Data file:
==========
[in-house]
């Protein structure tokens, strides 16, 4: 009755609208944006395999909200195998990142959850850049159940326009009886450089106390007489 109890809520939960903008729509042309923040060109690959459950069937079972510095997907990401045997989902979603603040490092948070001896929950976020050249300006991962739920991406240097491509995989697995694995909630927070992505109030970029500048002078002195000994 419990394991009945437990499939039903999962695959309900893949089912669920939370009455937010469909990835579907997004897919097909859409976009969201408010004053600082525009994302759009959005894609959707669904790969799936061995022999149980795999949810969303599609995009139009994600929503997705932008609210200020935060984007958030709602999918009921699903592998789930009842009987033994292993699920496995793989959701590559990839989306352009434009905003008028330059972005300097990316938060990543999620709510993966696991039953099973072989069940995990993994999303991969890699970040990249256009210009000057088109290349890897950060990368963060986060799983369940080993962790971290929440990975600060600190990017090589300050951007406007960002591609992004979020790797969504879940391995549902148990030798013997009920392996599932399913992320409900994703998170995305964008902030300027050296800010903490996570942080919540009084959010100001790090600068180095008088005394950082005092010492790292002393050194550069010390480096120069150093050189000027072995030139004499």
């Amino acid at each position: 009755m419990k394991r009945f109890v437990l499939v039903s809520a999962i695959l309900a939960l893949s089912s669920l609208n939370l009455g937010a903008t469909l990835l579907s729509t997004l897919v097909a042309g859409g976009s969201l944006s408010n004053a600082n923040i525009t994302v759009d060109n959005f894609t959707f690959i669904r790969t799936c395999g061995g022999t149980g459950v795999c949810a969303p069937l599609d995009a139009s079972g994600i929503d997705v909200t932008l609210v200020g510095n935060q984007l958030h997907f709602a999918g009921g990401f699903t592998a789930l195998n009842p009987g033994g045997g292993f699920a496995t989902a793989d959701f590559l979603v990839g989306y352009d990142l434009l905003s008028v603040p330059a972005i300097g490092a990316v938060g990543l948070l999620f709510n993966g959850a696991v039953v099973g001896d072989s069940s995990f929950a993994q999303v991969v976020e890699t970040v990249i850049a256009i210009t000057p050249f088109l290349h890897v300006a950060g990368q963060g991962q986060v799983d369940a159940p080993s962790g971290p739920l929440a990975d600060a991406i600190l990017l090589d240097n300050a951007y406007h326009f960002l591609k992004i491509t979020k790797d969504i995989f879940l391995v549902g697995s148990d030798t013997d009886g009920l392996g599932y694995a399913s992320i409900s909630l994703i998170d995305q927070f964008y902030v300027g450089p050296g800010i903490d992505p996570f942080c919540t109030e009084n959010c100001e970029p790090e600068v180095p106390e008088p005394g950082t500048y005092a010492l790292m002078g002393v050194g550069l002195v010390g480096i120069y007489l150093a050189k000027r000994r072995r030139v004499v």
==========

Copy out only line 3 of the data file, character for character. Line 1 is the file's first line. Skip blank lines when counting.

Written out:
């Amino acid at each position: 009755m419990k394991r009945f109890v437990l499939v039903s809520a999962i695959l309900a939960l893949s089912s669920l609208n939370l009455g937010a903008t469909l990835l579907s729509t997004l897919v097909a042309g859409g976009s969201l944006s408010n004053a600082n923040i525009t994302v759009d060109n959005f894609t959707f690959i669904r790969t799936c395999g061995g022999t149980g459950v795999c949810a969303p069937l599609d995009a139009s079972g994600i929503d997705v909200t932008l609210v200020g510095n935060q984007l958030h997907f709602a999918g009921g990401f699903t592998a789930l195998n009842p009987g033994g045997g292993f699920a496995t989902a793989d959701f590559l979603v990839g989306y352009d990142l434009l905003s008028v603040p330059a972005i300097g490092a990316v938060g990543l948070l999620f709510n993966g959850a696991v039953v099973g001896d072989s069940s995990f929950a993994q999303v991969v976020e890699t970040v990249i850049a256009i210009t000057p050249f088109l290349h890897v300006a950060g990368q963060g991962q986060v799983d369940a159940p080993s962790g971290p739920l929440a990975d600060a991406i600190l990017l090589d240097n300050a951007y406007h326009f960002l591609k992004i491509t979020k790797d969504i995989f879940l391995v549902g697995s148990d030798t013997d009886g009920l392996g599932y694995a399913s992320i409900s909630l994703i998170d995305q927070f964008y902030v300027g450089p050296g800010i903490d992505p996570f942080c919540t109030e009084n959010c100001e970029p790090e600068v180095p106390e008088p005394g950082t500048y005092a010492l790292m002078g002393v050194g550069l002195v010390g480096i120069y007489l150093a050189k000027r000994r072995r030139v004499v």